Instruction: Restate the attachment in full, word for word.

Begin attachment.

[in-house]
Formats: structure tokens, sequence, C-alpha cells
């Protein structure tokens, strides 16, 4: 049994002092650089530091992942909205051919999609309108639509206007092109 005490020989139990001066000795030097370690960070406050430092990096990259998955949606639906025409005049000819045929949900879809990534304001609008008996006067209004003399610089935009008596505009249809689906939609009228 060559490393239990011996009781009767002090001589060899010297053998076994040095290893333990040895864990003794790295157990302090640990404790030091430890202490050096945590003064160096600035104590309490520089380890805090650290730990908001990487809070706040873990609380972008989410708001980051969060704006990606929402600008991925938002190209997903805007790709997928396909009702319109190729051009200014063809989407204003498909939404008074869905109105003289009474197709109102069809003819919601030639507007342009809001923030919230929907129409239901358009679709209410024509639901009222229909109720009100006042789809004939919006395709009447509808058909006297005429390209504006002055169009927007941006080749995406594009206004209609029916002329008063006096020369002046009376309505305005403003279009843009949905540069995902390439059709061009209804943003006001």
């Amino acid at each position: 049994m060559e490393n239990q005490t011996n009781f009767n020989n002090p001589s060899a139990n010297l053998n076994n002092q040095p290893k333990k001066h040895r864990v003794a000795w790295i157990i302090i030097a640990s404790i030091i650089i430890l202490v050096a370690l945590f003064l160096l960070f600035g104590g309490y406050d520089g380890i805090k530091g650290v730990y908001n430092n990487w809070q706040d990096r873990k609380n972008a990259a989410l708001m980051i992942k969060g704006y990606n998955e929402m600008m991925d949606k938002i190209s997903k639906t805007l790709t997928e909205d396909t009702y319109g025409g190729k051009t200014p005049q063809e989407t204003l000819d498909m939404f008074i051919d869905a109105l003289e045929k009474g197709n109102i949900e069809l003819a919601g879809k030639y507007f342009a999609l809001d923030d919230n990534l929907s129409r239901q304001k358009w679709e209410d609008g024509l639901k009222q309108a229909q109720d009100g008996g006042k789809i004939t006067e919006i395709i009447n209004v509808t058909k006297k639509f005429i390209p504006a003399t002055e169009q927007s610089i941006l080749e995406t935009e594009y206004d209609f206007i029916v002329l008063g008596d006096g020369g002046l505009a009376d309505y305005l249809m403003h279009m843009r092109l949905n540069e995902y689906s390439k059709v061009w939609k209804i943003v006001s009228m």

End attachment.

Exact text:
[in-house]
Formats: structure tokens, sequence, C-alpha cells
């Protein structure tokens, strides 16, 4: 049994002092650089530091992942909205051919999609309108639509206007092109 005490020989139990001066000795030097370690960070406050430092990096990259998955949606639906025409005049000819045929949900879809990534304001609008008996006067209004003399610089935009008596505009249809689906939609009228 060559490393239990011996009781009767002090001589060899010297053998076994040095290893333990040895864990003794790295157990302090640990404790030091430890202490050096945590003064160096600035104590309490520089380890805090650290730990908001990487809070706040873990609380972008989410708001980051969060704006990606929402600008991925938002190209997903805007790709997928396909009702319109190729051009200014063809989407204003498909939404008074869905109105003289009474197709109102069809003819919601030639507007342009809001923030919230929907129409239901358009679709209410024509639901009222229909109720009100006042789809004939919006395709009447509808058909006297005429390209504006002055169009927007941006080749995406594009206004209609029916002329008063006096020369002046009376309505305005403003279009843009949905540069995902390439059709061009209804943003006001």
């Amino acid at each position: 049994m060559e490393n239990q005490t011996n009781f009767n020989n002090p001589s060899a139990n010297l053998n076994n002092q040095p290893k333990k001066h040895r864990v003794a000795w790295i157990i302090i030097a640990s404790i030091i650089i430890l202490v050096a370690l945590f003064l160096l960070f600035g104590g309490y406050d520089g380890i805090k530091g650290v730990y908001n430092n990487w809070q706040d990096r873990k609380n972008a990259a989410l708001m980051i992942k969060g704006y990606n998955e929402m600008m991925d949606k938002i190209s997903k639906t805007l790709t997928e909205d396909t009702y319109g025409g190729k051009t200014p005049q063809e989407t204003l000819d498909m939404f008074i051919d869905a109105l003289e045929k009474g197709n109102i949900e069809l003819a919601g879809k030639y507007f342009a999609l809001d923030d919230n990534l929907s129409r239901q304001k358009w679709e209410d609008g024509l639901k009222q309108a229909q109720d009100g008996g006042k789809i004939t006067e919006i395709i009447n209004v509808t058909k006297k639509f005429i390209p504006a003399t002055e169009q927007s610089i941006l080749e995406t935009e594009y206004d209609f206007i029916v002329l008063g008596d006096g020369g002046l505009a009376d309505y305005l249809m403003h279009m843009r092109l949905n540069e995902y689906s390439k059709v061009w939609k209804i943003v006001s009228m």